On the other hand, the Federation consists of 10 cantons, each with its own government. Therefore, in terms of political organisation, Bosnia (and Herzegovina) is made up of 14 governments: the government of Republika Srpska, the government of the Federation of Bosnia and Herzegovina, the 10 cantons’ governments, the government of the Brčko District and finally – the government of Bosnia and Herzegovina. The latter, lo and behold, doesn’t have much power and mostly deals with external affairs and I personally have no clue who are the people that are part of it. I don’t even think it’s called ‘government’ but instead council of ministers. Anyway, a significant percentage of the population of this country is involved in the government either directly or indirectly.
While all these guys are playing authority and imagining about being important and in power, all the decisions are actually being made by some bloke chosen by the international community, popularly known as the high representative of the International Community itself. Admittedly, cross my heart and hope to die, in Republika Srpska the Dude is the mover and shaker.
Those very few things that actually do work in this country do so with the aid of a little something called the national key. Now here’s the fun part. That key is something that opens all the doors in Bosnia. It is used to determine the ratios of the employees in the government institutions. The ratio of the employees of all the 3 constituent nationalities has to be proportionate to their ratio from the last census. Expertise is, of course, not that important. The most important factor in the Bosnian system of equations is nationality. That is why it took Bosnia (and Herzegovina) a couple of years to complete the census and another couple of years to publish the results of it – the results determine everything here. Although the women in Bosnia and Herzegovina are, in my opinion, amongst the most beautiful women in the world that I’ve ever seen (together with those form Ukraine, Russia and Serbia), the beauty pageant in Bosnia works the same way. One year the winner has to be a Serb woman, the next one a Croat and then a Bosniak. Same goes for the Eurovision Song Contest. It matters nothing if you are a Croat for example, and you have a great song – if that year is not your turn, then you are not allowed to perform.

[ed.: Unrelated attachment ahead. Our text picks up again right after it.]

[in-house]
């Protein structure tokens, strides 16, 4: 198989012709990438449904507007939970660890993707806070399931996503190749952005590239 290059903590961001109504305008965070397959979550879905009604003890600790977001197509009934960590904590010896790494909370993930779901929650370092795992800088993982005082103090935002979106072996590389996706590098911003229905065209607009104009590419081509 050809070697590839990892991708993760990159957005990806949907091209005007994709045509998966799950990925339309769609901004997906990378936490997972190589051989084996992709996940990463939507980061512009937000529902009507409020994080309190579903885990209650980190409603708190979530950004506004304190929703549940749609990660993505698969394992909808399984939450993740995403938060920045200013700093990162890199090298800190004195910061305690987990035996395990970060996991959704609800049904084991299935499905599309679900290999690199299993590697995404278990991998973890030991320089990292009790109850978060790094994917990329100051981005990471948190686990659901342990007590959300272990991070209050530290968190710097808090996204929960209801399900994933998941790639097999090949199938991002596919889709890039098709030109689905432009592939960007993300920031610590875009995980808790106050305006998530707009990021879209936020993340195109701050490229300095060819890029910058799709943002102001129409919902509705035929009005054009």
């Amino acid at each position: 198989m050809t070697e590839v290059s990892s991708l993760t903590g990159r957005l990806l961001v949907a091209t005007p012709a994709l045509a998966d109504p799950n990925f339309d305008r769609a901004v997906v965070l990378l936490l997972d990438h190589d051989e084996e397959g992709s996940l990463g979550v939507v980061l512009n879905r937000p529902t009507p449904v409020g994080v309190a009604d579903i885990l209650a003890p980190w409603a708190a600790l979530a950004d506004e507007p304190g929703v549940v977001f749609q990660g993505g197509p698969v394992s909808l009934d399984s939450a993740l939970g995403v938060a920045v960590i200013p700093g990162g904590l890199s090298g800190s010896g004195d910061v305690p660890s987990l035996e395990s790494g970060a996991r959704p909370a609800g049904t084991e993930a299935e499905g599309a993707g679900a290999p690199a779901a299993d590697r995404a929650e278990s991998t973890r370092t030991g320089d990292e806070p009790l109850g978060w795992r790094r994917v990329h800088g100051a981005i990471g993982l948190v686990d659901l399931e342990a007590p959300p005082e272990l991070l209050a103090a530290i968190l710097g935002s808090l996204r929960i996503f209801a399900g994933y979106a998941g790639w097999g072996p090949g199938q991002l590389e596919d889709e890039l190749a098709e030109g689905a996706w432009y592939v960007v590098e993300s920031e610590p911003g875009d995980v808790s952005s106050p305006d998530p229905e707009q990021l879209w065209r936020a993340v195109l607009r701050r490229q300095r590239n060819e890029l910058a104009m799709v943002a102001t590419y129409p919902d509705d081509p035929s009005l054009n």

All this used to work for a few years and everyone was getting along just fine until, from the darkest corners of the dysfunction, a creature from bosnian mythology appeared, with the head of Sejdić and the body of Finci, asking for its rights. Well, that’s where it all got fucked up and went downhill. Namely, one of these guys is Gypsy and the other is a Jew and they decided one year, shame on them, to candidate for the elections for a certain position in this country (Presidency and the House of Nations). As you can probably anticipate based on the previous explanations of this country’s organisation – a bug in the Constitution of Bosnia (this one being actually an annex to the IV Dayton Peace Agreement and obviously in contradiction with The European Convention on Human Rights) wouldn’t allow them to candidate being neither Serbs, nor Croats, nor Bosniaks. They ran into a closed door. Door that could not be unlocked even with the national key. Rage and roar of this wounded mythological creature was heard all the way to Strasbourg. They sued the country, won the lawsuit and so now it’s all about Bosnia not being capable of implementing the verdict and about sanctions imposed to Bosnia by the International Community. That’s where the story gets boring and complicated.
It’s a country lead by a pair of cowboys. A country where children are born without identification numbers, where you can’t obtain a passport because, as it happens, they ran out booklets for printing the document itself. A country of partitions. A country where we’ve divided everything, including the Silence (there is a place called Tišina, divided between Serbs and Croats. Tišina = the Silence). Mostar is another divided city – between Croats and Bosniaks. A country where a company dries out an entire lake and destroys an entire ecosystem without suffering the consequences for their deeds. Only in Bosnia something like that isn’t considered as a big deal. Fuck it, it will rain again anyhow. In case you violate the law, you can convince the police officer to turn the blind eye with a very simple method called the bribe. Children of the politicians obtain 1,5 million euros loans, and their fathers, when confronted by the very few left journalists with a spine, comment it all by saying: What’s wrong with that, my son is a good guy!?. Another one appoints his wife as the hospital director and declares: What’s wrong with that!? It is a good thing to have someone with strong connections in that position.